Wild Peonies at the Orecchiella Natural Park

The parco dell’Orecchiella is a natural reserve situated a little north of Corfino in the upper reaches of the Serchio valley. It is probably one of the best walking areas in Tuscany, if not in Italy, and offers countless itineraries of varying difficulties and lengths.

We’ve walked the three main ones or “aironi” which take one through the most varied countryside. Leave a good day for each one to enjoy them at their best.

The amount of wild flowers at this time of year is astounding as these photos taken on one walk in June 2006 show: entire meadows covered with wild peonies.

It is ideal country to enliven the spirit as in those famous lines of Keats’ ode to melancholy:

…… when the melancholy fit shall fall

       Sudden from heaven like a weeping cloud,

That fosters the droop-headed flowers all,

       And hides the green hill in an April shroud;

Then glut thy sorrow on a morning rose,

       Or on the rainbow of the salt sand-wave,

               Or on the wealth of globed peonies;


Apart from the amazing flora, (there are also dog-roses and lovely rainbows after the showers) there is also lots of fauna in the form of deer, wolves, mouflons, bears (fenced in a paddock) boars, plus frequent sightings of eagles and buzzards.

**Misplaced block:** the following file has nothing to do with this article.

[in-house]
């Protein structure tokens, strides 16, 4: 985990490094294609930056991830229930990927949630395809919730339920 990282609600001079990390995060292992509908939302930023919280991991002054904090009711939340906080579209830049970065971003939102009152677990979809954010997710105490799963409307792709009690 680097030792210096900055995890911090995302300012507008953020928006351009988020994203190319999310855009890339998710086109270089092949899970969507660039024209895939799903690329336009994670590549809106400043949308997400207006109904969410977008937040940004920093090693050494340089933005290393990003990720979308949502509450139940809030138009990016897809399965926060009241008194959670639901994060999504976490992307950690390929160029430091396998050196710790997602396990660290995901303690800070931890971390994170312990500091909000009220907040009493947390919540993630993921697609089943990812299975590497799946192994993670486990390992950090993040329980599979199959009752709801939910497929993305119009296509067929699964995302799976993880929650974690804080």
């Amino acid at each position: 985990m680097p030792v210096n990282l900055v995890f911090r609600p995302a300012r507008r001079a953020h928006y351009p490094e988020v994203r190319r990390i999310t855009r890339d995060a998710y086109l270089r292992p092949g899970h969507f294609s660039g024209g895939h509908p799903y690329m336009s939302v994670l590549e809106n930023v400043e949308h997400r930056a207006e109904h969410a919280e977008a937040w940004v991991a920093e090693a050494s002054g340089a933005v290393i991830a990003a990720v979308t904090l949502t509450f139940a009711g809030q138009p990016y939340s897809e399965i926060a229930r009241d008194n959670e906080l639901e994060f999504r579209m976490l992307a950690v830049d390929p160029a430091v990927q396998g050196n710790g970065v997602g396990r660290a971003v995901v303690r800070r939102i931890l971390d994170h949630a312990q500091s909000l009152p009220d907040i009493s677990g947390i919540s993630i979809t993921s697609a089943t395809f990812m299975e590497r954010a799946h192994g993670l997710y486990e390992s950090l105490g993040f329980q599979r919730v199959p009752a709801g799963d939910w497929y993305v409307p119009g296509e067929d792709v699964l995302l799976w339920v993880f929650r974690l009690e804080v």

The history of the parco dell’Orecchiella, which actually consists of three parts: Lama Rossa, Corfino, is interesting as being one of the first attempts at conservation in Italy.

At the end of the First World War there was a major agricultural crisis leading, especially in this area, to rapid depopulation and land degradation. At that time, in fact, the territory suffered from an abuse of natural resources. In particular, repeated deforestation and erosion through over-grazing led to degradation and continuous landslides. For this reason, in 1927, the Lucca district Forestry commission presented a project for the area’s re-afforestation and soil conservation.

In 1936 reforestation began and continued throughout the 1950’s under the management of the Forestry commission. Eventually, in 1960 the Orecchiella Park was established. Old photos at the Orecchiella park reception show how bare the landscape used to be once.


The park itself is included within the National Park of the Tuscan-Emilian Apennines.

We regularly visit this beautiful part of the Apennines. There is an excellent visitor centre with nearby refreshments. There are several events including crafts and food fairs and there is also an interesting and well-labelled botanical garden at Corfino.

It’s also a great place to find waterfalls and rock pools to cool off in the summer heat:

The Pania di Corfino itself is the easiest mountain to tackle, with a gentle north side ascent and a steeper south-facing scree descent. Other mountains to ascend are Monte Prado (the highest in Tuscany at 6738 feet) which has the most magnificent views extending over both sides of the Apennines.

More information can be had at the park’s web site at:  http://www.parcoappennino.it/pagina.php?id=148







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